In the end I had to compromise for a sort of pinkish composition with fluffy bunny rabbits but was disappointed with my choice.  Why are we forced to choose between the two extremes?  From day one, the boy/girl dichotomy is reinforced relentlessly, with no overlap or grey area in between.  It starts in the maternity ward when the nurse wraps the tiny ID bracelet around the infant's wrist: girls get a pink band and boys blue.  

Would it be so bad if we could find a greeting card in pale green, or lemon, or peach?  Why do toys have to be restricted to Bob the Builder or Barbie?  If parents buy articles for their unborn children in colours that are not blue or pink, they have to find a ready answer to the question: Don't you know the sex of your child?  And what can you answer today with the existence of ultrasound?

I'm not sure how most parents would react to gender-neutral gifts.  I suspect most would simply feel pleasure at receiving a gift, rather than peeved because of the colour/style.  This may also be helpful if we genuinely want to encourage our daughters to consider "typically male" jobs in engineering or science.  If a little girl always gets a Barbie doll and makeup at Christmas, then we have no right to complain when she shows no interest in technology and science.  If boys received toy kitchen sets as children then perhaps they might not be so averse to preparing lunch and ironing a few shirts now and again - even if there is a female relative/friend in the household.  I know that what I'm proposing here is pretty radical (to some ears); the macho types, who wish to perpetuate their kind, could accuse me of raising pansies and destroying the whole fabric of society as we know it.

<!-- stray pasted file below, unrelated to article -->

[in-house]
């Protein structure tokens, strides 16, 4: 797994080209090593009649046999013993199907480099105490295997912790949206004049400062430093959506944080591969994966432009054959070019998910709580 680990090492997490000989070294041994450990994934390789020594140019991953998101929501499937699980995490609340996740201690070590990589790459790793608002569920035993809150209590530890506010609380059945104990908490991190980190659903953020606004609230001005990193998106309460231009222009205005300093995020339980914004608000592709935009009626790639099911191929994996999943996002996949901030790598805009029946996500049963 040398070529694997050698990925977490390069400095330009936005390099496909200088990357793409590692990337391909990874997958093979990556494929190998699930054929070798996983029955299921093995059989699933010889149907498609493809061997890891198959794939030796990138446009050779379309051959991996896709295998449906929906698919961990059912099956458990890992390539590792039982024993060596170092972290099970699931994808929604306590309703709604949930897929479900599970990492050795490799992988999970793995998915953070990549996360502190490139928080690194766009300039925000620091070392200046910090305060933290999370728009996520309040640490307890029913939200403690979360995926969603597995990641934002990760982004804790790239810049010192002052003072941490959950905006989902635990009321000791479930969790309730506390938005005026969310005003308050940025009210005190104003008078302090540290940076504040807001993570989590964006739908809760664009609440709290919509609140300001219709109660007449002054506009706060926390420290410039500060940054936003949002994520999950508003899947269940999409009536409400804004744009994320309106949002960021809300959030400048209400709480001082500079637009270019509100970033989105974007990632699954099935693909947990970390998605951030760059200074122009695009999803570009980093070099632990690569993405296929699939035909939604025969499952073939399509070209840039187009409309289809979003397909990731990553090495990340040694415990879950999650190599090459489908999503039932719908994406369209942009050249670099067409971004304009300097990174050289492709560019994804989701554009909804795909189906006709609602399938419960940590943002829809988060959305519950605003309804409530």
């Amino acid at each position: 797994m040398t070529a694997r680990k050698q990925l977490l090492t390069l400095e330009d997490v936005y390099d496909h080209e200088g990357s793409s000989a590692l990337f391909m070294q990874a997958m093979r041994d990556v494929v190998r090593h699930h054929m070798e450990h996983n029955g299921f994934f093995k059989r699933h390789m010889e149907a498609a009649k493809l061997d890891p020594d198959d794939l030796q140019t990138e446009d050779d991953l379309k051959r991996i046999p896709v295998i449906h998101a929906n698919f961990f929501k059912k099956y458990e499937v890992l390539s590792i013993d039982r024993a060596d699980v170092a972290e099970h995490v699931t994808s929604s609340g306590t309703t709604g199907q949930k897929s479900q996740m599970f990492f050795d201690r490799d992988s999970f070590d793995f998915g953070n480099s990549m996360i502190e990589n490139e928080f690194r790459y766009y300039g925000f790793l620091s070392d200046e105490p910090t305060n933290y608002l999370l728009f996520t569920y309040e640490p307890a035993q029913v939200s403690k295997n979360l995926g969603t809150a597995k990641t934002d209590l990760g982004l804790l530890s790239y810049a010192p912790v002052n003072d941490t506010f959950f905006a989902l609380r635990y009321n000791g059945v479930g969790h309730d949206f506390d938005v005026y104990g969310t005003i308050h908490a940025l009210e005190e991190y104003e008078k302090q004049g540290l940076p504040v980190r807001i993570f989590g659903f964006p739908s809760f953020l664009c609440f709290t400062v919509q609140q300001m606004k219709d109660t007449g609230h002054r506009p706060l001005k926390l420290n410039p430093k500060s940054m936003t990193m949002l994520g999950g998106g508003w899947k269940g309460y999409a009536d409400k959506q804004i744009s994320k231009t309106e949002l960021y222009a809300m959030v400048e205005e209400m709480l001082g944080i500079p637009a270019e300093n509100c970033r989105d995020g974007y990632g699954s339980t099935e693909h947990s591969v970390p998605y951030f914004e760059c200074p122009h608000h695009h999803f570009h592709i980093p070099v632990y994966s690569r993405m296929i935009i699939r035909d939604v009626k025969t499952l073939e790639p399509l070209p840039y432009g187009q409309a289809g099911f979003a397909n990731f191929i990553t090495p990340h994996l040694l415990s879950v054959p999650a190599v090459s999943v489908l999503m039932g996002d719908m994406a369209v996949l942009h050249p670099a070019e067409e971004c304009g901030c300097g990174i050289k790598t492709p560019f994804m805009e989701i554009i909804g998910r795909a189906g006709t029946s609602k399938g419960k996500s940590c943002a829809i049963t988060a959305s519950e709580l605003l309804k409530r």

As a footnote, the gift that I bought to welcome little Anna was a colourful picture book, complete with scrunchy, fabric pages that make a noise as you turn them.  I hope she gets the habit.
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Squeaky Door by Elizabeth Chairopoulou is licensed under a Creative Commons Attribution-NonCommercial-NoDerivs 3.0 Unported License.